The Tablet Staff
Bishop of Brooklyn Nicholas DiMarzio delivered his homily on June 7, Trinity Sunday, at the 11 a.m. English Mass at the Co-Cathedral of St. Joseph, broadcast live on NET-TV, on the evil of racism and what society and the Church must do to bring about change.
“In our situation today as we see many protesting the horrible death of George Floyd, we recognize the anguish that comes from a deeper understanding of the inequalities in our own society and the burden that people of color must bear,” said Bishop DiMarzio.
In his remarks, Bishop DiMarzio decried the violence and looting by people who purposely look to create anarchy in our society and destroy the rightful message of the protestors. As a Church and a family of faith, Bishop DiMarzio said, we must stand and assist our brothers and sisters.
“Only when we find the love of God and bring that love to others will things change,” he said.
He also looked to the words of Martin Luther King, who said, “this time is cluttered with the wreckage of communities that have surrendered to hatred and violence. For the salvation of our nation and the salvation of mankind, we must follow another way. This does not mean that we abandon our righteous efforts, but we shall not in the process relinquish our privilege and obligation to love. This is the only way to create beloved communities.”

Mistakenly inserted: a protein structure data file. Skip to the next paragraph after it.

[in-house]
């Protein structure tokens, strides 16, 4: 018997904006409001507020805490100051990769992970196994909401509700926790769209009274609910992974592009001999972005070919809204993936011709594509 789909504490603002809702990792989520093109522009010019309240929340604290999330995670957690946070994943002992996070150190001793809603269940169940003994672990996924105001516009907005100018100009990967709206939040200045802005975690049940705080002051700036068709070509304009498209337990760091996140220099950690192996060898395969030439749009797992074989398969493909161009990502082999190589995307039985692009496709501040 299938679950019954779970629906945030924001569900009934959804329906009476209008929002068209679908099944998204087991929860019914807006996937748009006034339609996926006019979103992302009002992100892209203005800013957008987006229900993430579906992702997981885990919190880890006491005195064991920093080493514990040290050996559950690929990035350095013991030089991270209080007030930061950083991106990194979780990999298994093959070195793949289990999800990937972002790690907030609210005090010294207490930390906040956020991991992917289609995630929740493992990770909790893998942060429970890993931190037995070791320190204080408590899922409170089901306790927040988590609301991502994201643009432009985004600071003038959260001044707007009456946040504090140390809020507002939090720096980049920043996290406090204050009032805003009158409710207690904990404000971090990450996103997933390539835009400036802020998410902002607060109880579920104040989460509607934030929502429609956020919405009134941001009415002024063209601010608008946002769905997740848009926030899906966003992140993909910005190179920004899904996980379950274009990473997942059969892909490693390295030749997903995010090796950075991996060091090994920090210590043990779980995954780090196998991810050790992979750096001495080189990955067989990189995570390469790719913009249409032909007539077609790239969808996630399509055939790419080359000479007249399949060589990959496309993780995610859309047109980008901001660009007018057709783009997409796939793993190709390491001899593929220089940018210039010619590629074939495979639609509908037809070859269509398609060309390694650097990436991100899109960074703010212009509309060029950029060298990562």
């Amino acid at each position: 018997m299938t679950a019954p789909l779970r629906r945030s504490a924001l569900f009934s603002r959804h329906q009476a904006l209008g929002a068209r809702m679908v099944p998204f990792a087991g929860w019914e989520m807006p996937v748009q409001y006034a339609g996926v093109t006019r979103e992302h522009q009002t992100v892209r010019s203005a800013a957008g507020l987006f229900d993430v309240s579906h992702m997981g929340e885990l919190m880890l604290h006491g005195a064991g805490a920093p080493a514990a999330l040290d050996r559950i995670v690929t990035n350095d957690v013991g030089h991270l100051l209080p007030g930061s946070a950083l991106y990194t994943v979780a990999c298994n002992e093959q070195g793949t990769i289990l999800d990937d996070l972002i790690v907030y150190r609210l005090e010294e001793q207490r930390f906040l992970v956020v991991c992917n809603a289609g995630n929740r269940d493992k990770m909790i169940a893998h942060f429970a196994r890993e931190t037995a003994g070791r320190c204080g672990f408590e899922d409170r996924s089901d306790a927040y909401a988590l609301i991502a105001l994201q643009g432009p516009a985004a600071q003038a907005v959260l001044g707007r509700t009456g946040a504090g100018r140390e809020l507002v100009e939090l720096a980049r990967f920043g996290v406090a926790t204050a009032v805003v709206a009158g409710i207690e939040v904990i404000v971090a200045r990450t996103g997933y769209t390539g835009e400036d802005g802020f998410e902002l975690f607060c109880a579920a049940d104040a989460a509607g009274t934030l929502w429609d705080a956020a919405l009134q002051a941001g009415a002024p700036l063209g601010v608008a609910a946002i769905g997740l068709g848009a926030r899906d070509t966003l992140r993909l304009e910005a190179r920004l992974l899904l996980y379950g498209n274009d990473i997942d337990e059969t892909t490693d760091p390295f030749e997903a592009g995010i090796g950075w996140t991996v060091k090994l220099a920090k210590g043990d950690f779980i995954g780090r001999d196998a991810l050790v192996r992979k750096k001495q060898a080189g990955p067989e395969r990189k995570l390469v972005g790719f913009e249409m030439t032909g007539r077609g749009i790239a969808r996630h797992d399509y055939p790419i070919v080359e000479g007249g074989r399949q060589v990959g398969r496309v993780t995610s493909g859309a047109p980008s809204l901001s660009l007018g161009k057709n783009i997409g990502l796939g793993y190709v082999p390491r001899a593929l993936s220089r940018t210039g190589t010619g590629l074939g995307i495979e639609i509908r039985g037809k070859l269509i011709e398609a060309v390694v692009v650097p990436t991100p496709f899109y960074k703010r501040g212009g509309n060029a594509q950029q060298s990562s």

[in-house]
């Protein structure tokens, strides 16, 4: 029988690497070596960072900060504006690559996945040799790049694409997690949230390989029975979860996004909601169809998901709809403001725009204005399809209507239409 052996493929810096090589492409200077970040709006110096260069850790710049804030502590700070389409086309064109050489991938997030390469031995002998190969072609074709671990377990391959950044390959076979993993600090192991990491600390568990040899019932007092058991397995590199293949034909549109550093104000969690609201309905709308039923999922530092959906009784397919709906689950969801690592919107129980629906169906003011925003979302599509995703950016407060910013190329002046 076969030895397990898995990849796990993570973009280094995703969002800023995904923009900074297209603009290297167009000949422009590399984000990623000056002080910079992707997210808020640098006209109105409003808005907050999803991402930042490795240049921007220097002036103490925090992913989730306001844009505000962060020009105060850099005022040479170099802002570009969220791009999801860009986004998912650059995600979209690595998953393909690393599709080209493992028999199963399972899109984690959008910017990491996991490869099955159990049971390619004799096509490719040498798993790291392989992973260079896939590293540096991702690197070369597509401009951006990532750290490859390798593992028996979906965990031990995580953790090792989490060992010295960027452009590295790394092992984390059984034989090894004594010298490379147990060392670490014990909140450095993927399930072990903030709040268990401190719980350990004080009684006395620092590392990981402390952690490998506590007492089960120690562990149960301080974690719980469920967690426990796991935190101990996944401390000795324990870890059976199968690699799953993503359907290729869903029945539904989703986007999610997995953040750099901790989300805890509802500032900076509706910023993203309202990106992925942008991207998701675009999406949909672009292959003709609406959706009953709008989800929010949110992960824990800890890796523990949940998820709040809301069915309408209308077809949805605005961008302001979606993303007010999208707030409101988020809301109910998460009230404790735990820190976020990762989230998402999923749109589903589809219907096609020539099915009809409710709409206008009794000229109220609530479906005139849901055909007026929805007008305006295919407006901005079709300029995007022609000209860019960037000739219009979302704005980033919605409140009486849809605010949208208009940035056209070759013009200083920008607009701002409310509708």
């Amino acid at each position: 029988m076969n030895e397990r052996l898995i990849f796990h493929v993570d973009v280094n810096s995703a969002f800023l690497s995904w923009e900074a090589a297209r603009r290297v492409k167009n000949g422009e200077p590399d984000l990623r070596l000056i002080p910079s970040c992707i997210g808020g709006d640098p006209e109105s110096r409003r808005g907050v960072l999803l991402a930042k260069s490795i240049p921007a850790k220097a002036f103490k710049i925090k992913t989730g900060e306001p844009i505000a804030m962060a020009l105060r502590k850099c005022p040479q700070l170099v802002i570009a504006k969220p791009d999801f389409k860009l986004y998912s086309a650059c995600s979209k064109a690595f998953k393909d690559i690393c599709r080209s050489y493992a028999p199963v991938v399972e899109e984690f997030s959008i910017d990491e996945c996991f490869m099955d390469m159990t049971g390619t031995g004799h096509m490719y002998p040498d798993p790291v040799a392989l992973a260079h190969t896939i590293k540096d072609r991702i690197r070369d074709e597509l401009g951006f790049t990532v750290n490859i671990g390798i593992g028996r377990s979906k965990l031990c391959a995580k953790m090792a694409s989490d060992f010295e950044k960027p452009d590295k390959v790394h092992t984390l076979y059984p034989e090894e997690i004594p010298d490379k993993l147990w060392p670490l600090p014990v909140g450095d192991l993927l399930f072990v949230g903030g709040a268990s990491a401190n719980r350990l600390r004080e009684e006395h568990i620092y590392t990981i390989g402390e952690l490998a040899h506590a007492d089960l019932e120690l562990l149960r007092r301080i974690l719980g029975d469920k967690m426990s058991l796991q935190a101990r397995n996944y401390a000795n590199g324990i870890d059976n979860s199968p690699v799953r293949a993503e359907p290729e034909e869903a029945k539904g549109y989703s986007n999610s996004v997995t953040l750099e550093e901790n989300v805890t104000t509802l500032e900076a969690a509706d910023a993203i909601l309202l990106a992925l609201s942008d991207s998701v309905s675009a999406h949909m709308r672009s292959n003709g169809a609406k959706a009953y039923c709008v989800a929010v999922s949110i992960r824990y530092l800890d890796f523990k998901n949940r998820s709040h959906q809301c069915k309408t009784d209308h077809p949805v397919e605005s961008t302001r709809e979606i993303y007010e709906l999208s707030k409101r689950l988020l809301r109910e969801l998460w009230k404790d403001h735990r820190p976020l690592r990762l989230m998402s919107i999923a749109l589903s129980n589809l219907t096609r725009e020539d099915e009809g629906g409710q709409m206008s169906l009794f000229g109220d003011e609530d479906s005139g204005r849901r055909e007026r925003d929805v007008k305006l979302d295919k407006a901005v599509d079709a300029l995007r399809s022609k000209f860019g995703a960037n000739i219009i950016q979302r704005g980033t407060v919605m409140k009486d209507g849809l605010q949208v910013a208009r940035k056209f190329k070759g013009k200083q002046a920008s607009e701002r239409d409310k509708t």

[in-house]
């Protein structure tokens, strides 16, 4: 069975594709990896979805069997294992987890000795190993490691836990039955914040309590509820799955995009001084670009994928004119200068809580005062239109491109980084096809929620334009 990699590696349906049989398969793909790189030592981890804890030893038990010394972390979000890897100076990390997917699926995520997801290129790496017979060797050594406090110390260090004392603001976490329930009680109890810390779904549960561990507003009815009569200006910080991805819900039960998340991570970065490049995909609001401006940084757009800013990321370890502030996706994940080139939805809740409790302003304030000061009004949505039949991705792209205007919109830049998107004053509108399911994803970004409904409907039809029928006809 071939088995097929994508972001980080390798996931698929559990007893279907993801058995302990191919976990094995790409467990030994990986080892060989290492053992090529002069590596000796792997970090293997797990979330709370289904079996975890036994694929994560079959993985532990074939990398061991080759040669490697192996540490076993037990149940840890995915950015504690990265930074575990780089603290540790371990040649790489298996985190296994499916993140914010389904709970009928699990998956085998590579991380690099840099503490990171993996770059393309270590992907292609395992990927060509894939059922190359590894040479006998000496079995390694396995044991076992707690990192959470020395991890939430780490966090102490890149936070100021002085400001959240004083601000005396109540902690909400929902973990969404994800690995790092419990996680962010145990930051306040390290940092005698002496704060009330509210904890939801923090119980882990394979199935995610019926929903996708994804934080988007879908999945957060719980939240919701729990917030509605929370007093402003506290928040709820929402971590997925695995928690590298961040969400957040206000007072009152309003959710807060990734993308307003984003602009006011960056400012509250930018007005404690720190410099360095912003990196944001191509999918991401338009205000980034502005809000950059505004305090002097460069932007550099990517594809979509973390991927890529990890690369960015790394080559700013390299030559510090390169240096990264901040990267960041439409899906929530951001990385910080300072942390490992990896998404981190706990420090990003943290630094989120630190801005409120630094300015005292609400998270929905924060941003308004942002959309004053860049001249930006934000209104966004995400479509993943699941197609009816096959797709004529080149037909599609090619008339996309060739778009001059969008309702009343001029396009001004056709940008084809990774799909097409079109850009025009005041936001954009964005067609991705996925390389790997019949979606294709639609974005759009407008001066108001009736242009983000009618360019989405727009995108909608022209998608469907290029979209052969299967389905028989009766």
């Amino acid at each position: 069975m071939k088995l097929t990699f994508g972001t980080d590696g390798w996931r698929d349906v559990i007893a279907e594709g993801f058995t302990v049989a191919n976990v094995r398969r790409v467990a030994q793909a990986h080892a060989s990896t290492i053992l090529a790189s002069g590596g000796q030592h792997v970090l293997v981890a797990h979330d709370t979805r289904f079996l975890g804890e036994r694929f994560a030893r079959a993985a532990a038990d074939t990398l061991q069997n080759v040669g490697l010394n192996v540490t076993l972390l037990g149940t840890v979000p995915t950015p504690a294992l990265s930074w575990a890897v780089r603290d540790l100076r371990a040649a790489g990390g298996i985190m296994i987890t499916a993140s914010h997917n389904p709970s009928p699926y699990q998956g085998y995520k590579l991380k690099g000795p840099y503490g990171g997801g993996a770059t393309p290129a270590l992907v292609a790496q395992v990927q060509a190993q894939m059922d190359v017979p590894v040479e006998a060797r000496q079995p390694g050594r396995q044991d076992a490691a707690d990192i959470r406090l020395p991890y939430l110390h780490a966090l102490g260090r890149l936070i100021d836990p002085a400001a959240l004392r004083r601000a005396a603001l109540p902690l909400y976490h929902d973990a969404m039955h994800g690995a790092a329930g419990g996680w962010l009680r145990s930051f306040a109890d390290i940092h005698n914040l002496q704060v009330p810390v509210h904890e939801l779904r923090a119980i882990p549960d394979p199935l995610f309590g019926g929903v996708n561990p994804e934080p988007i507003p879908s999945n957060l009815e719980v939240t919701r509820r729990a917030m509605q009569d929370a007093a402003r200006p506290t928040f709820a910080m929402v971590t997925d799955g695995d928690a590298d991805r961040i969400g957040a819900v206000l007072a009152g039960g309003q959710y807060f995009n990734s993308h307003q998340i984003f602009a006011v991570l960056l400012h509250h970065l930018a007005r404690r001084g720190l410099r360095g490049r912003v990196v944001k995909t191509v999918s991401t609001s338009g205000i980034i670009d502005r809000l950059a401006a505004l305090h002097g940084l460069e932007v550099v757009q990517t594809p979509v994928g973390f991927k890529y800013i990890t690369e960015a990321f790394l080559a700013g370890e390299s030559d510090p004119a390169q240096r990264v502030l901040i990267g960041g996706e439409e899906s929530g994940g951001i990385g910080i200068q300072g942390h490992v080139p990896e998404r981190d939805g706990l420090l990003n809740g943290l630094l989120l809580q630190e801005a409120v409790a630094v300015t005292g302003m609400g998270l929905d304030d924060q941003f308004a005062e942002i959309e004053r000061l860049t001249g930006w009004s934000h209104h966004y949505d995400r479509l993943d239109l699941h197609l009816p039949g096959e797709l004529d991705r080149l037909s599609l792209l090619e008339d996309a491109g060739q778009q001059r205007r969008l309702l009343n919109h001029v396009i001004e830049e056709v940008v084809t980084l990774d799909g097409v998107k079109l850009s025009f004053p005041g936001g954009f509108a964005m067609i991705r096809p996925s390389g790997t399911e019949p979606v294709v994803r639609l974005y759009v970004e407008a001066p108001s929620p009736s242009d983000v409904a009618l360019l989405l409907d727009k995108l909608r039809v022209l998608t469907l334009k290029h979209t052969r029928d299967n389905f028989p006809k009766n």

The Diocese of Brooklyn fully endorses the conversations currently taking place about racism. Only by talking about this difficult topic can there begin to be an understanding of what is still happening to people of color in Brooklyn and Queens, who make up half of the diocese.
More than two years ago, the diocese formalized these conversations. In 2017, after the Charlottesville, Virginia white supremacist demonstrations, Bishop DiMarzio established the Commission on Racism and Social Justice to look into racism within the Church. The Commission held hearings and received over 500 messages which have helped to understand the issues.
As a result of what it learned, the Commission held meetings with priests of the diocese to help them understand how to preach about racism. There were also meetings with Catholic school teachers focused on teaching lessons aimed at preventing the seeds of racism from growing.
“Racism is a learned behavior. People are not born as racists. Racism is learned in different ways, even if it is not taught specifically. It is picked up by attitudes, feelings, and words. We need to work in our Catholic schools where we have some influence to make sure that our young people today do not pick up the racist attitudes of the past,” said Bishop DiMarzio.
He also acknowledged the diocese has to do more to see how it can deal with the feelings and the reality that racism exists in the Church. “What we must understand is that societal change on the evil of racism must happen,” he said.